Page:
Tag Archives: holy spirit

Campus Crusade for Christ; Bill Bright – Inherit My Holy Mountain


“Let’s see if the whole collection of your idols can help you when you cry to them to save you! They are so weak that the wind can carry them off! A breath can puff them away. But he who trusts in Me shall possess the land and inherit My Holy Mountain” (Isaiah 57:13).

It was the very last week prior to our deadline for raising two million dollars to purchase the property at Arrowhead Springs for our international Campus Crusade for Christ headquarters. A dear friend had offered a $300,000 matching fund as a gift if we could raise the balance of the $2 million by a certain date.

Because of a very heavy speaking schedule at both the student and faculty conferences held at Arrowhead, I was unable to make any significant contribution to the raising of funds. And yet somehow in my heart of hearts I knew that God was going to supply our need in a miraculous way.

The late Dr. V. Raymond Edman, then president of Wheaton College, was one of the featured speakers at the conferences. At breakfast, one day Dr. Edman shared with my wife, Vonette, and me this very meaningful verse in Isaiah – a verse that God had impressed upon him that morning to share with us as he prayed about our urgent financial needs.

Now we were all the more encouraged to believe God in an even greater way than before. We truly expected to see Him provide the remaining funds – miraculously. In the evening of the day of the deadline, I was informed that we still needed $33,000 and that every possible source of revenue had been exhausted. There was nothing more, humanly speaking, we could do. Yet, through a series of circumstances between 11:00 and midnight, those funds were pledged, and we met the deadline. Exactly at midnight, the last of God’s miracles had been wrought and the goal had been reached. God had promised, “He who trusts in Me shall possess the land and inherit My Holy Mountain” – Arrowhead Springs.

Bible Reading: Isaiah 57:10-15

TODAY’S ACTION POINT: Whether the need be for funds, for health, for wisdom, or whatever, I will believe God to supply my every need as He has so wonderfully promised in His Word to those who trust in Him.

Presidential Prayer Team; P.G. – Immeasurable


Physicists debate the dimensions of space. For the untrained, life exists in three dimensions. Time is added as a fourth dimension; a fifth dimension is a continuous repetition of the fourth dimension in space/time. Modern physics has added a sixth dimension, and a paper presented in December last year suggests that in this sixth dimension alternate realities exist in parallel to the ones known – a “superstring” theory which posits that the universe exists in ten dimensions at once. Aren’t you glad that you can just raise your hands and say, “God only knows,” and consider what lengths He has gone to in order to confound these scientists!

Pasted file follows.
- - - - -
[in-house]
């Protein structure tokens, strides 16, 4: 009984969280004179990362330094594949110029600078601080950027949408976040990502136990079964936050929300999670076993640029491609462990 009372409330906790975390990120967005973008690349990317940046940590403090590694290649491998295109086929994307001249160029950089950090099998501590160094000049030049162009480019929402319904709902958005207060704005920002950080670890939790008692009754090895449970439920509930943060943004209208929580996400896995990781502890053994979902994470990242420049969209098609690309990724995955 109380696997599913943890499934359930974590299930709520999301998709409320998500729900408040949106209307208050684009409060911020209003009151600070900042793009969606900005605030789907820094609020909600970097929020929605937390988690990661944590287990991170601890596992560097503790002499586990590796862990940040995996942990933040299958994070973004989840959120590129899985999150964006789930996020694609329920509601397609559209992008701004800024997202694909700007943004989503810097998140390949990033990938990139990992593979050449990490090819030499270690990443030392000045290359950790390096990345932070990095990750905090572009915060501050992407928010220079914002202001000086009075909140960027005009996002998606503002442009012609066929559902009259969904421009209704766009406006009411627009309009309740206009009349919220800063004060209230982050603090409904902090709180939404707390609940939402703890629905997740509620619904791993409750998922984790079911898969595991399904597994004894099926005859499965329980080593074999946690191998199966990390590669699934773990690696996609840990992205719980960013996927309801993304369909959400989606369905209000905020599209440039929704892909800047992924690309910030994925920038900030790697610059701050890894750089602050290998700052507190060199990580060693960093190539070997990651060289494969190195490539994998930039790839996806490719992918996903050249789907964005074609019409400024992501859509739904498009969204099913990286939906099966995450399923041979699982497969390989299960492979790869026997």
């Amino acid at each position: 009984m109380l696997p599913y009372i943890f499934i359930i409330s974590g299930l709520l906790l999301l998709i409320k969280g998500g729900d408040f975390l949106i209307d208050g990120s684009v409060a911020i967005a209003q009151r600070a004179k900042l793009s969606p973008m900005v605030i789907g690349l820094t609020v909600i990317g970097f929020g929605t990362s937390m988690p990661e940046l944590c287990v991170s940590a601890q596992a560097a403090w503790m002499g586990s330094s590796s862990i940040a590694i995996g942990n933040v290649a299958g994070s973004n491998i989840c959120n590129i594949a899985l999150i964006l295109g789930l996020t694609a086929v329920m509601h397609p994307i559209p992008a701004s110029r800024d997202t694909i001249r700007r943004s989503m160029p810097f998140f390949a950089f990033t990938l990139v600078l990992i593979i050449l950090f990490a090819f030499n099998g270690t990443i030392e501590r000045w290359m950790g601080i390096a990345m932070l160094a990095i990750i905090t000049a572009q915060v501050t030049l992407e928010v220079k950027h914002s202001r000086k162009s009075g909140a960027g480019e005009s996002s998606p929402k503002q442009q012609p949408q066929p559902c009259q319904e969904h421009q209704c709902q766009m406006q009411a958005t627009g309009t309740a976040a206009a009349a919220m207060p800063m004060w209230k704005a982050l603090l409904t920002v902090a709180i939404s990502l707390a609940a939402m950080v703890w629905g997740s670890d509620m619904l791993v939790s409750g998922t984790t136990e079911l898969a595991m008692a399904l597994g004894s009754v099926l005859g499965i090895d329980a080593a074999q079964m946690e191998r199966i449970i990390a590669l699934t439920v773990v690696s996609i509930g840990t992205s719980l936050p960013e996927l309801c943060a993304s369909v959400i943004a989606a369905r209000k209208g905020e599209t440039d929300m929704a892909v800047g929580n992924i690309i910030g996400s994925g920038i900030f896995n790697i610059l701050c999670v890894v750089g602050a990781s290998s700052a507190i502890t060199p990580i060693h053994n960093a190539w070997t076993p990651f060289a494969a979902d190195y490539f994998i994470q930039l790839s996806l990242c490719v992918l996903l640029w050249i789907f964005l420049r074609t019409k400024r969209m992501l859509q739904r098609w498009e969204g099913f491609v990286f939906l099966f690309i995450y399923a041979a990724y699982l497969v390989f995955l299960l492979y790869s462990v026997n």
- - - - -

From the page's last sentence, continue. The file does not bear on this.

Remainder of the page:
Your steadfast love is great above the heavens; your faithfulness reaches to the clouds.

Psalm 108:4

Regardless of whether you exist in a three, four or ten dimensional universe, you can rejoice knowing that the steadfast love of the Lord is so multi-dimensional that it exceeds the heavens. You can sing with the psalmist, or with the contemporary group Mercy Me, “How Great is Your Love,” knowing that it is beyond measure.

Today, as you bow your knees under the overwhelming knowledge of the vastness of God’s love, pray for the many in government who haven’t yet learned it.

Recommended Reading: Romans 8:31-39


Night Light – Set Up For Disappointment


“Do not put your trust in princes, in mortal men, who cannot save.” Psalm 146:3

The media continually bombard us with images of broken trust: spouses who cheat on each other; politicians who break promises; corporate chiefs who steal from their employees.

The list goes on and on. People in positions of responsibility should be held accountable to the highest moral and ethical standards. Yet each of these people is a mortal creature with a natural bent toward sin. The minute we begin placing our deepest faith and trust in human beings, we set ourselves up for severe disappointment.

What does this mean for marriage? Even in the best of relationships, husbands and wives may err and break the other’s trust. That’s why we must rely on God’s power—not our own—to lead honorable lives. When husbands and wives commit themselves to live according to God’s ways, a bond of trust develops between them. Though none of us is perfect, we can give our heart confidently to our spouse when we know that he or she is genuinely seeking to follow God and His guidelines.

Just between us…

  • Has someone in a position of responsibility ever broken your trust?
  • Is it ever difficult for you to trust me?
  • Knowing our sinful nature, how can we still earn each other’s trust?
  • How do you think the Lord blesses spouses who trust each other?
  • How might we develop an even deeper level of trust in our relationship?

Heavenly Father, thank You that You are completely worthy of our trust. As my spouse and I commit ourselves to being trustworthy with each other, empower us by Your Spirit. Grant us grace when we fail. And bless us, we pray, with joy and confidence as we make trustworthiness a priority. Amen.